Daily Management Review

Citigroup to accept US court ruling against Argentina bond payments


03/19/2015




US-based Citigroup has decided to not appeal a US judge's ruling that it cannot process an Argentine sovereign debt payment if he helps the bank exit its custody business in the default-hit country as swiftly as possible.

This move, as revealed by the bank’s lawyers, will create a stir in the Argentine government, which has asked the bank to handle the sovereign debt payment on March 31 or face sanctions including a loss of its operating license.

The government has noted that it will not allow the bank to walk away from the custody business as it is a custodian of some of the Argentine bonds. The bank meanwhile has urged the US judge to suspend his order blocking the payments to enable the bank to fulfill its Argentine obligations even while it exited its custody business in the country. The lawyer for the bank said, “Citibank wants to be completely out of this business and have nothing to do with processing payments on these bonds at any point ever again."
The lawyer also admitted that he was "not certain" the bank could get out of it before a June 30 payment is due.

Citigroup is currently in the middle of this court battle between Argentina and a group of New York-based hedge funds that were awarded full payment on their defaulted sovereign bonds. The judge also ruled that Argentina should be content with the funds before it paid interests to the investors who have accepted write-downs on the debt holdings. The whole issue has its epicenter in a default of $100 billion in 2012 by Argentina and this ruling by the US court has caused Argentina to default on some of its restructured debt last July.

Citigroup meanwhile has portrayed itself as a bystander in the issue as it does not want to get sued for contempt of the court. The bank group is one of the world’s leading custodian banks. This exit decision by the Citigroup may directly affect the government's efforts to pay bondholders and return to global markets.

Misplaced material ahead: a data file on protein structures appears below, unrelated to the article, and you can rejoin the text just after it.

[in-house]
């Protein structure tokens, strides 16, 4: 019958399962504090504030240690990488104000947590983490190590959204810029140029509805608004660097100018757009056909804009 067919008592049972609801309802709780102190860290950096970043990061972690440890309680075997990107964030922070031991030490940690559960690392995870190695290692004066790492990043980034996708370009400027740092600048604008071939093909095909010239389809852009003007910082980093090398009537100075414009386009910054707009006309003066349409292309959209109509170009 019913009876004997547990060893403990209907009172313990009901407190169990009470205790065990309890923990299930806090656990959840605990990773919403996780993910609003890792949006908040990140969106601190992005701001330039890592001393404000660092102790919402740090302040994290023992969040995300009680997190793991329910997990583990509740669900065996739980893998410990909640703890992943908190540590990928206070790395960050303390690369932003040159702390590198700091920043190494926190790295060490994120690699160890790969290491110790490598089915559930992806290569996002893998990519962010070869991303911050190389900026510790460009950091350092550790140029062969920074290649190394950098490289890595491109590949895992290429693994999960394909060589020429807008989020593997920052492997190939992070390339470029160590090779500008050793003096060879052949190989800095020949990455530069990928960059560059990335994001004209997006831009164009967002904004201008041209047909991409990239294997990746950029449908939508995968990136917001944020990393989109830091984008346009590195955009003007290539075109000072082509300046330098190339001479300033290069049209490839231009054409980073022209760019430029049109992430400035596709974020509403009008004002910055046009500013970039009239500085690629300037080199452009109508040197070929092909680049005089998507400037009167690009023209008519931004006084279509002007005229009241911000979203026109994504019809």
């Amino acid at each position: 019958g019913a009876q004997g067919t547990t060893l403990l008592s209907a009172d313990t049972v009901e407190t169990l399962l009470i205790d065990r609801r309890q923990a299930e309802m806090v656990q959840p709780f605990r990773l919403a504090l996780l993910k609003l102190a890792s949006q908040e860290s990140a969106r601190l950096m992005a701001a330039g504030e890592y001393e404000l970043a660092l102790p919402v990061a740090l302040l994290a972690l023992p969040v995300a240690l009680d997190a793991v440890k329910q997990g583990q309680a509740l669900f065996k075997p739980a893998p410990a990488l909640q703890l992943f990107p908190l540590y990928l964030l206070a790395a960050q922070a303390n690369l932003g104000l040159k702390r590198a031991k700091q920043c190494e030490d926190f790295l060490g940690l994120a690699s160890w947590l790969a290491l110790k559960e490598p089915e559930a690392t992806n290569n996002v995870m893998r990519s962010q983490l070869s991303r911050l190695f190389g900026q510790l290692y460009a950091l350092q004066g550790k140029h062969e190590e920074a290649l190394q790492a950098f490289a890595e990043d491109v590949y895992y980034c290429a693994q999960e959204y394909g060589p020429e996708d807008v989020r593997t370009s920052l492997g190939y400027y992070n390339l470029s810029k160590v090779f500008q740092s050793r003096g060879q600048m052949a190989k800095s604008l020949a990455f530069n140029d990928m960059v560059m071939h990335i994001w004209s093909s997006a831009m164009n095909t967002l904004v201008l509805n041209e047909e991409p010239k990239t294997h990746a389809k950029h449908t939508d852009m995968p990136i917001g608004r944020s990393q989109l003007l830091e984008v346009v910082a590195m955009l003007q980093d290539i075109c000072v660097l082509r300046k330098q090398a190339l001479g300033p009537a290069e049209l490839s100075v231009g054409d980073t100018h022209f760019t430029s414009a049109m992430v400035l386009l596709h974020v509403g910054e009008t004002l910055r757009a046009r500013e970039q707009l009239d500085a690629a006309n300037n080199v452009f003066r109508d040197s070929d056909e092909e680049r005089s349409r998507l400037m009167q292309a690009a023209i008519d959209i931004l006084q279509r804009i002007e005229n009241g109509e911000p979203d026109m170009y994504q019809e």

Citigroup's decision to sell parts of its custody business or end some of its client relationships is without precedent in Argentina.

Citibank Argentina opened its first branch in 1914 and is currently the country's 12th largest bank by deposits with 22.82 billion pesos ($2.67 billion) as of December. The bank is held responsible to Argentina government by a contract with the economy ministry confirming it as a custodian of local law restructured bonds.

Under Argentina's banking regulations, it would be the Central Bank of Argentina that suspends or cancels Citibank Argentina's operating license. Argentina set a Wednesday deadline for the bank to inform authorities whether or not it planned to process the upcoming coupon payment, worth about $3.7 million.
 






Science & Technology

A City Is Can Be Converted To A Living Organism, Showcases China’s Huawei

Workers Would Be Helped To Lift More By These Robotic Vests

British Parliament to assess impact of e-cigarettes

Wind energy will provide 30% of Europe's needs by 2030

A Major Platform For Artificial Intelligence Is Its Mobile Devices: Apple

Rumor: Apple will release a budget version of iPhoneX

With China Set To Dominate, 1 Billion Could Be Using 5G By 2023

Deutsche Telekom unveils next gen 5G mobile antennas in Europe

Diamonds are now the new gold

Expert Body Says Driving In A Driverless Car In An Inebriated Condition Or On Drugs Should Be Legalized

World Politics

World & Politics

U.S. Auto Demands Sees NAFTA Nations Locking Horns Even As The Fifth Round Comes To An End

North Korea Is Now Officially A State Sponsors Of Terrorism According To The U.S. Administration

Japan demands to lift embargo on food from Fukushima

Bernard Arnault clarifies on Le Monde’s “Paradise Paper” report

South Korea and the U.S. present a united front against the North Korean leadership

Europe is preparing an alternative to NATO

Ten smartest cities in the world

Parties of Germany seek a common ground to create a coalition